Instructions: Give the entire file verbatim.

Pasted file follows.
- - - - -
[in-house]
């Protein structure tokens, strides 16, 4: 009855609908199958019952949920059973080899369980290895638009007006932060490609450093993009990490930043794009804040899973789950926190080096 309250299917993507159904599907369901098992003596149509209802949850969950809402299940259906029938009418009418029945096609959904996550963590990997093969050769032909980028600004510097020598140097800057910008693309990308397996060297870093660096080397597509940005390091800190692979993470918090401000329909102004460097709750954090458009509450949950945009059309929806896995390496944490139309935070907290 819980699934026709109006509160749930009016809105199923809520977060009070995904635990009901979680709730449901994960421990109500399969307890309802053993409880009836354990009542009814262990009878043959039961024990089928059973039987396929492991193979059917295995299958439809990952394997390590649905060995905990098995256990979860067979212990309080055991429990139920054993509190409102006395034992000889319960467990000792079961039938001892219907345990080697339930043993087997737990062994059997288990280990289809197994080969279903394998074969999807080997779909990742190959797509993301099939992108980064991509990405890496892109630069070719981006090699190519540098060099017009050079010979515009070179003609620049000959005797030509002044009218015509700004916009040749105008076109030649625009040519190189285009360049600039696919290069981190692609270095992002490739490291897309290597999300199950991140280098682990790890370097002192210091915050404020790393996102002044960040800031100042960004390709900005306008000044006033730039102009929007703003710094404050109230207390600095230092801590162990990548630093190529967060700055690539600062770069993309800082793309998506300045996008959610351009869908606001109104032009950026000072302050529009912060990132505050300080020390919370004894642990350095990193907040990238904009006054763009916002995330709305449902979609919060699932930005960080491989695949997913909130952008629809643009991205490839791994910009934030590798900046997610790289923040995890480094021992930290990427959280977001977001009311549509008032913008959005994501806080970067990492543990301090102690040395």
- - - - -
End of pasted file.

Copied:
[in-house]
């Protein structure tokens, strides 16, 4: 009855609908199958019952949920059973080899369980290895638009007006932060490609450093993009990490930043794009804040899973789950926190080096 309250299917993507159904599907369901098992003596149509209802949850969950809402299940259906029938009418009418029945096609959904996550963590990997093969050769032909980028600004510097020598140097800057910008693309990308397996060297870093660096080397597509940005390091800190692979993470918090401000329909102004460097709750954090458009509450949950945009059309929806896995390496944490139309935070907290 819980699934026709109006509160749930009016809105199923809520977060009070995904635990009901979680709730449901994960421990109500399969307890309802053993409880009836354990009542009814262990009878043959039961024990089928059973039987396929492991193979059917295995299958439809990952394997390590649905060995905990098995256990979860067979212990309080055991429990139920054993509190409102006395034992000889319960467990000792079961039938001892219907345990080697339930043993087997737990062994059997288990280990289809197994080969279903394998074969999807080997779909990742190959797509993301099939992108980064991509990405890496892109630069070719981006090699190519540098060099017009050079010979515009070179003609620049000959005797030509002044009218015509700004916009040749105008076109030649625009040519190189285009360049600039696919290069981190692609270095992002490739490291897309290597999300199950991140280098682990790890370097002192210091915050404020790393996102002044960040800031100042960004390709900005306008000044006033730039102009929007703003710094404050109230207390600095230092801590162990990548630093190529967060700055690539600062770069993309800082793309998506300045996008959610351009869908606001109104032009950026000072302050529009912060990132505050300080020390919370004894642990350095990193907040990238904009006054763009916002995330709305449902979609919060699932930005960080491989695949997913909130952008629809643009991205490839791994910009934030590798900046997610790289923040995890480094021992930290990427959280977001977001009311549509008032913008959005994501806080970067990492543990301090102690040395």